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TEFL Training In Costa Rica | Updated: 12/23/2022

7 Myths that Keep Retirees from Considering Teaching ESL

Written by International TEFL Academy Costa Rica

Teaching English is an amazing way to travel and experience new cultures in a way that goes way past the traditional travel packages and hotel stays. People become immersed in the community, truly getting to know the people, food, traditions and culture in a way that just passing through cannot compete with. It's financially cheaper allowing retirees to keep more or ALL of their retirement savings in the bank, and allows them to stay active in the community, working as much or as little as they want. So many chances to explore and live in exotic tropical places!  

However, unfortunately, many retirees don't even consider the idea because of myths and misinformation or unwarranted fear. Here are 5 myths that keep many retirees from having this amazing experience.

1 - I don't speak Spanish.
You do not need to speak Spanish to teach English. In fact, you are not allowed to speak Spanish in your classes. You will learn in our course how to teach students that don't speak English. Granted, learning Spanish will help you in your day-to-day life, and you will improve just by living here. However, you can learn at your own pace. It feels good to learn and improve and the locals are very appreciative of your efforts. You should at least try, however, if it's not your forte, don't fret. There a LOT of retirees here that speak very little Spanish and live just fine. 

Why Should Retirees Consider teaching English?

2 - I can't picture myself in front of 30 kids.
Me neither. Ha ha! I prefer teaching adults. Luckily for me, most jobs in Costa Rica are teaching English to working adults. Classes of 6-10 students that are all motivated, paying for the classes, wanting to learn. Really the ideal classroom scenario which is why fell in love with ESL 20 years ago. A lot of them will become your friends, and you will hang out with them outside of the classroom. Grabbing beers, going to games, and being invited to their social/family parties. All these situations are more than common for an English teacher. Most of my Costa Rican friends are former students. Teaching six adults in a friendly chilled environment, laughing, getting to know each other, having fun, and then on top of that you feel great because you are teaching them something they want and need to know..... It's not really work. There are absolutely jobs available for those who prefer to teach kids, so if that is your preference, you will be in high demand.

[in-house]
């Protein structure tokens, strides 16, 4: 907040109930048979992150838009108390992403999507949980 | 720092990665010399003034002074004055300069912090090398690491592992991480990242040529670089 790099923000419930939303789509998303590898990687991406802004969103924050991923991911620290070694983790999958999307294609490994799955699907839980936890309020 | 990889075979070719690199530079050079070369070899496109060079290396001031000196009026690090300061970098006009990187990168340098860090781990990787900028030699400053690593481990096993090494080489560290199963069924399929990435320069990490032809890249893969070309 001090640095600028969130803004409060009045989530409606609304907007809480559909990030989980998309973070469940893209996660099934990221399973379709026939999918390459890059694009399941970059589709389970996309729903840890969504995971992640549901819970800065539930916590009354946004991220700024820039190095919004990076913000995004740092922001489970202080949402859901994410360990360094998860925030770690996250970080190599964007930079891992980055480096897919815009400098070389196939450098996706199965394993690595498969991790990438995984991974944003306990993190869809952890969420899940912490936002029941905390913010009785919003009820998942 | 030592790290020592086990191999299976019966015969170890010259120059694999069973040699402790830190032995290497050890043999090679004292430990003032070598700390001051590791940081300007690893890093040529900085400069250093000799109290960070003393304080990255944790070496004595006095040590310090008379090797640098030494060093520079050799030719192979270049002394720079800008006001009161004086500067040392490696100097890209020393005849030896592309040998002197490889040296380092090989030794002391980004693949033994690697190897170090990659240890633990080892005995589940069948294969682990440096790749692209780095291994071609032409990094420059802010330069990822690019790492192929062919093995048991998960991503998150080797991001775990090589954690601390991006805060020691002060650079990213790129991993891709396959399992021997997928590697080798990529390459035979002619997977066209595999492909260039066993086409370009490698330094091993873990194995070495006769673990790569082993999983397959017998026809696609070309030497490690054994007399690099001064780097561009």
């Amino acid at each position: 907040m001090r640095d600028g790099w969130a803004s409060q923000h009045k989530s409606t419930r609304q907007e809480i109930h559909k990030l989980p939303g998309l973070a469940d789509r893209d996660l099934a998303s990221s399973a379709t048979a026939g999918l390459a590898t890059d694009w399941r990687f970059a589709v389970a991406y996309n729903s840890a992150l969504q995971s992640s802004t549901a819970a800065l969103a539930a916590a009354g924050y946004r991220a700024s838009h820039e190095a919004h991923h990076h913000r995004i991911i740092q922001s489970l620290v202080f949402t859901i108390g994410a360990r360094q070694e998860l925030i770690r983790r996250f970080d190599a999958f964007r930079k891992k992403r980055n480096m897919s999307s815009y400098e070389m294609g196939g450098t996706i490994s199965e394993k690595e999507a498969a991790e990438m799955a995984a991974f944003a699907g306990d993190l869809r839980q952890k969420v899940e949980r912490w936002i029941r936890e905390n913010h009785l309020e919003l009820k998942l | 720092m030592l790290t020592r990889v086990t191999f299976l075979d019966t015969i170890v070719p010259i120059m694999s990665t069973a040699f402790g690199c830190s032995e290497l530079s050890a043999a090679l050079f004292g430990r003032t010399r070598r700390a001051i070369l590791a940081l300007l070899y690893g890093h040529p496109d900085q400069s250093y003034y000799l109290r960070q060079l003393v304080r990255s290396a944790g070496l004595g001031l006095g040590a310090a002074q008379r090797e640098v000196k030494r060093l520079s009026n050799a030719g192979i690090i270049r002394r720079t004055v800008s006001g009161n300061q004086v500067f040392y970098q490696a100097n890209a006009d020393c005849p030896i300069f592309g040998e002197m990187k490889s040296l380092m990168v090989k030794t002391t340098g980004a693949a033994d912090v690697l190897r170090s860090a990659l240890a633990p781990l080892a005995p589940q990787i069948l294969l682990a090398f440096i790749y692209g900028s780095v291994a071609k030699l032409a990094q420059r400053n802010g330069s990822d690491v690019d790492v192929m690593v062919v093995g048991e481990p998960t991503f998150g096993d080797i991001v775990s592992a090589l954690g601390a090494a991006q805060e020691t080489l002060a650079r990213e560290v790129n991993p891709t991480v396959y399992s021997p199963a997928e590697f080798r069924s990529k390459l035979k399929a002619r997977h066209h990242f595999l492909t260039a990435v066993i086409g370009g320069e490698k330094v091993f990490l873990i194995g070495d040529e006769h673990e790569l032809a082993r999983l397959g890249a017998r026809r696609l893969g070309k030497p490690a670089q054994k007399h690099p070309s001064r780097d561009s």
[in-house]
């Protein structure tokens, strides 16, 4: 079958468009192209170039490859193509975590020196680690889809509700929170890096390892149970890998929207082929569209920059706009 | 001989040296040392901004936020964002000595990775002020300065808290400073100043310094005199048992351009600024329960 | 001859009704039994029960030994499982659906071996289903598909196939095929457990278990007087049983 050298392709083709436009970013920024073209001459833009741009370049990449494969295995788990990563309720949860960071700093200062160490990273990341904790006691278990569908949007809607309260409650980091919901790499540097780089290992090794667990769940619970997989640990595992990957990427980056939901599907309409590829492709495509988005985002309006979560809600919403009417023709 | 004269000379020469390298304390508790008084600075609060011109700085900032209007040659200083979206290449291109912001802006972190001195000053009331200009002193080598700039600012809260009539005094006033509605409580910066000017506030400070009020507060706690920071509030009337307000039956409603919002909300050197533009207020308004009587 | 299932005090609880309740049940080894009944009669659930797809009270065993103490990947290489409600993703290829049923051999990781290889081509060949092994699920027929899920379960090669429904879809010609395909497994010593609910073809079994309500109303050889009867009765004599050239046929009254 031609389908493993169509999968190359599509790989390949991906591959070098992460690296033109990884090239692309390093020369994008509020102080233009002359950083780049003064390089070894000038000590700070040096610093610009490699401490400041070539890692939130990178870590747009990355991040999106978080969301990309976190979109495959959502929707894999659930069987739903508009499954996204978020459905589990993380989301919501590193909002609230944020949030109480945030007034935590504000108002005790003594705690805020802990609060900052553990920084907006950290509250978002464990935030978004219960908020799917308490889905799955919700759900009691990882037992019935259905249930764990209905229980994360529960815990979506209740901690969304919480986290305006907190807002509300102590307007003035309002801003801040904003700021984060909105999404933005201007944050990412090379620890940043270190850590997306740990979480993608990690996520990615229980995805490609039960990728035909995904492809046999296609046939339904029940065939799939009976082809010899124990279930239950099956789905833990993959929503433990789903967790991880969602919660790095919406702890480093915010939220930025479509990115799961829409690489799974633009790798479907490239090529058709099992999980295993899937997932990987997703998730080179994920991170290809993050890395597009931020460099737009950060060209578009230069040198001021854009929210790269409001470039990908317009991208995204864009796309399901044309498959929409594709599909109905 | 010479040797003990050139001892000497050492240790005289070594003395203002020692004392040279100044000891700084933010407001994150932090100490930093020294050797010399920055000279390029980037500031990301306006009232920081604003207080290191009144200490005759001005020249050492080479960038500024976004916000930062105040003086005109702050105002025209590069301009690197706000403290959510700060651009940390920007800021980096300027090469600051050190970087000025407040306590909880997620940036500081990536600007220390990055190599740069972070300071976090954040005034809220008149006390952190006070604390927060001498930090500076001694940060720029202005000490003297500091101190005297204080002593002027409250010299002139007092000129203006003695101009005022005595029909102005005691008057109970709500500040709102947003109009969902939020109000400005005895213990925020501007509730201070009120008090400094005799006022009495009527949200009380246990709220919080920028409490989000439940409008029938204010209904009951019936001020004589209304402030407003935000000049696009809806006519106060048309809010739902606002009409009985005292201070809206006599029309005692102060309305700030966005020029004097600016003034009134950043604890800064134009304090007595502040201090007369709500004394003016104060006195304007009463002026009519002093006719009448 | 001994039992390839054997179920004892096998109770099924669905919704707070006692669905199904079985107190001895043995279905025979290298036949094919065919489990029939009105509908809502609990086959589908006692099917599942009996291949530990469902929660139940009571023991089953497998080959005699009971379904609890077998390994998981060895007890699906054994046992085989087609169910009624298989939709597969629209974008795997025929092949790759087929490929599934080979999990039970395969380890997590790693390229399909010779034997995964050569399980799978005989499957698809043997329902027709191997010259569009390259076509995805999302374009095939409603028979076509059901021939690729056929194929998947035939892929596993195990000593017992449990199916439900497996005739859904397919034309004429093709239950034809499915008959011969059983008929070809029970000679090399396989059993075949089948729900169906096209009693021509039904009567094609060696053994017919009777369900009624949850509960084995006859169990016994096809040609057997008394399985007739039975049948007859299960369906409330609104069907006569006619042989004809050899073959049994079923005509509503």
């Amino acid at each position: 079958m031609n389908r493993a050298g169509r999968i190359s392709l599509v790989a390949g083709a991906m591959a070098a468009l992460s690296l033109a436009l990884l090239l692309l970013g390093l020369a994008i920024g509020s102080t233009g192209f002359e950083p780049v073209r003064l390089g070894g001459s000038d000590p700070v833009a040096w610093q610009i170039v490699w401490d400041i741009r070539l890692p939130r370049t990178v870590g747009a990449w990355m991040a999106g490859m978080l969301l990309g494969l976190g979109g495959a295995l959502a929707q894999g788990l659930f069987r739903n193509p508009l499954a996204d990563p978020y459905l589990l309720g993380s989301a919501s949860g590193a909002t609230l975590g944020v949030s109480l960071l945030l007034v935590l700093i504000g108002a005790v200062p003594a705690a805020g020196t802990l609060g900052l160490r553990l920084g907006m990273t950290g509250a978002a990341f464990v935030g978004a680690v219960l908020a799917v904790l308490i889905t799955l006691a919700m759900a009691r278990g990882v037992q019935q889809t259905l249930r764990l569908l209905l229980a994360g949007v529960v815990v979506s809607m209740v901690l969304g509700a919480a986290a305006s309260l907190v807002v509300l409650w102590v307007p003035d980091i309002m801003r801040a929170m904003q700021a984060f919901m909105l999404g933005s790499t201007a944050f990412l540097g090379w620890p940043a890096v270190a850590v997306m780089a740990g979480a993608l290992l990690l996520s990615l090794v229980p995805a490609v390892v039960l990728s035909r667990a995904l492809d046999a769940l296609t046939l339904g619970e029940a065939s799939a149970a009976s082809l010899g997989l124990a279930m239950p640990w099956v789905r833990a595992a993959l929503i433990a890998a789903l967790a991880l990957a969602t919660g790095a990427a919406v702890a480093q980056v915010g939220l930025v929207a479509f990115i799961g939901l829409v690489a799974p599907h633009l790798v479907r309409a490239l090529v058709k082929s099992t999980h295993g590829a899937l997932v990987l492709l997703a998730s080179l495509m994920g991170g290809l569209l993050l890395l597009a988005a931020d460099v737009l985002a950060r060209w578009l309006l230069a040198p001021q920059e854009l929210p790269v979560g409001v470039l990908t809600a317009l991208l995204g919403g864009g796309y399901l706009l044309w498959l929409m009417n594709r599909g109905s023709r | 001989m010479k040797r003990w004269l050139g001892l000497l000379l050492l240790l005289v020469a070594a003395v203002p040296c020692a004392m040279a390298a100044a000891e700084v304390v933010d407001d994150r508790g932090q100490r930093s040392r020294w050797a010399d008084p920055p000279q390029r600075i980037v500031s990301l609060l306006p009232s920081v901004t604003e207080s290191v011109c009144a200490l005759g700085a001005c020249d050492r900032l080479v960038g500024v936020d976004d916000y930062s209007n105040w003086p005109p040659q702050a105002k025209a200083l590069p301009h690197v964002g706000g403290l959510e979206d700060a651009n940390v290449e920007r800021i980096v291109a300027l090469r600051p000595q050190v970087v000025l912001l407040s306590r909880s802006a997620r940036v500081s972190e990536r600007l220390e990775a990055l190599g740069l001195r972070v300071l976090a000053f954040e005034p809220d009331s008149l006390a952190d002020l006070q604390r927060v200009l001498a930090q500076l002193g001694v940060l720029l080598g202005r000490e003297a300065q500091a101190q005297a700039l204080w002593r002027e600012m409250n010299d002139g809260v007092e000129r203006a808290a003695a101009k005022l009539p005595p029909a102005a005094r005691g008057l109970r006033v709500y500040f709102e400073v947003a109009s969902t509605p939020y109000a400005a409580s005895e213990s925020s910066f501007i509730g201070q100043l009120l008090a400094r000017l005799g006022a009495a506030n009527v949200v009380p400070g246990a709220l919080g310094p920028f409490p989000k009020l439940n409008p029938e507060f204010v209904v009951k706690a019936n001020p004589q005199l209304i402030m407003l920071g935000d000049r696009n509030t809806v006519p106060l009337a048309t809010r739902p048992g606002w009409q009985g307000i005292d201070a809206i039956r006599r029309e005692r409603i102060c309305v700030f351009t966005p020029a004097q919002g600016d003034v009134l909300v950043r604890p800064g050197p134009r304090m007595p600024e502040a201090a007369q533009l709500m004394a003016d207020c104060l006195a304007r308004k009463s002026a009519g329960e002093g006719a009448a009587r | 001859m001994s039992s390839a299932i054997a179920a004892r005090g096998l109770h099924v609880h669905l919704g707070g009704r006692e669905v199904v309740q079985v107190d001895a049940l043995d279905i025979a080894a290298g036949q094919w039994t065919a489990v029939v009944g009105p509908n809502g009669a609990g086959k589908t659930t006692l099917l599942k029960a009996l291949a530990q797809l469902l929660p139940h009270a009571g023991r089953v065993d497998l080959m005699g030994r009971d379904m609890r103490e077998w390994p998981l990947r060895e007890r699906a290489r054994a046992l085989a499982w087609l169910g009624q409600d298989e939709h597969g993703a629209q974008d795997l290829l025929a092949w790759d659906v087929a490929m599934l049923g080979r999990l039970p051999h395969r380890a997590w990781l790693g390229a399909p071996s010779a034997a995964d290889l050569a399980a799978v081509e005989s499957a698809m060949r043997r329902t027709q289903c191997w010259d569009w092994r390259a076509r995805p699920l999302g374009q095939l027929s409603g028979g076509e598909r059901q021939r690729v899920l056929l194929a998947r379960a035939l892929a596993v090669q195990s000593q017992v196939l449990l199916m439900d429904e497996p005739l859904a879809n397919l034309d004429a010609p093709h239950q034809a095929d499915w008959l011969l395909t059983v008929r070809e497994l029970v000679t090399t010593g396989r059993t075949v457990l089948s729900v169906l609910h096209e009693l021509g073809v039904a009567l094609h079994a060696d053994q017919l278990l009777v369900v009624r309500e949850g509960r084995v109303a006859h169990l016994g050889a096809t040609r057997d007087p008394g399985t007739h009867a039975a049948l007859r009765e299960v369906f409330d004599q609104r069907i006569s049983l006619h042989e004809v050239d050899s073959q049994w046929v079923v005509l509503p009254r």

Who Takes the TEFL Course in Costa Rica?

3 - I am too old to find work or take the course.
Some countries are biased based on age, however, Costa Rica does not have this mentality. It is very common for people in their 50's and 60's to take our course and work in Costa Rica. In each course we usually have 4 or 5 people in their 50's or 60's. All of them fear expect that they will be the only one and then are shocked to see that it is actually quite common. Some of the schools we deal with specifically ask to see if we have older teachers graduating, They prefer to deal with more mature teachers and feel they bring more prestige to the school.

4 - I won't make friends.
Nothing further from the truth. First, you will meet amazing people in your class. People your own age plus the young ones are fun to hang out with. So many of our older grads are shocked at how much fun the millennials are and how easy it is to become their friends. You are all in the same boat, doing the same thing, experiencing the same emotions so it's natural to bond with your fellow classmates. Plus, you will meet fellow expats living in Costa Rica, including a ton of retirees who like you wanted to try something new and live in a tropical paradise. And if that wasn't enough, you will meet a bunch great locals both students and "ticos" you get to know in your daily life.

How to Make Friends with Locals when Living Abroad

5 - I won't have health care.
Costa Rica has great health care and very affordable. In fact many Americans fly down to Costa Rica to have procedures and fly back, because even with flights and hotels, it is STILL cheaper than getting it done in the States. Also, for as little as $50 a month, you can have travel health insurance which will get you into the private hospitals and get premier service.  Here is more info about health care concerns for teachers.

6 - It's too expensive.
Living in Costa Rica doesn't mean flying through your savings, in fact, it can actually stretch out those savings/ pensions, allowing them to last much longer than they would in the States. A $2000 pension check in the States will last you till next Tuesday. That same check in Costa Rica will last you 2 MONTHS! The average Costa Rican salary is around $900/month. By teaching only 10-15 hours per week, you can be in a situation where you don't need to touch much of your savings/pensions. Teaching 18-25 hours, and you don't have to touch them at all!

Normal rent per person is around $300/month. For those thinking of buying, you can get a nice house for as little as $70,000 and with $100,000 you have a really nice place.

Budgeting in Costa Rica

7 - 
I don't have a degree so I won't get hired.
In many schools a degree is not necessary. They are more interested in your charisma and life experience than a degree. 

Don't let these myths prevent you from living your best life! Contact us today to sign up for the 4-week TEFL course!

Costa Rica Teaching Q&A With Judy

Costa Rica Q&A With Joy

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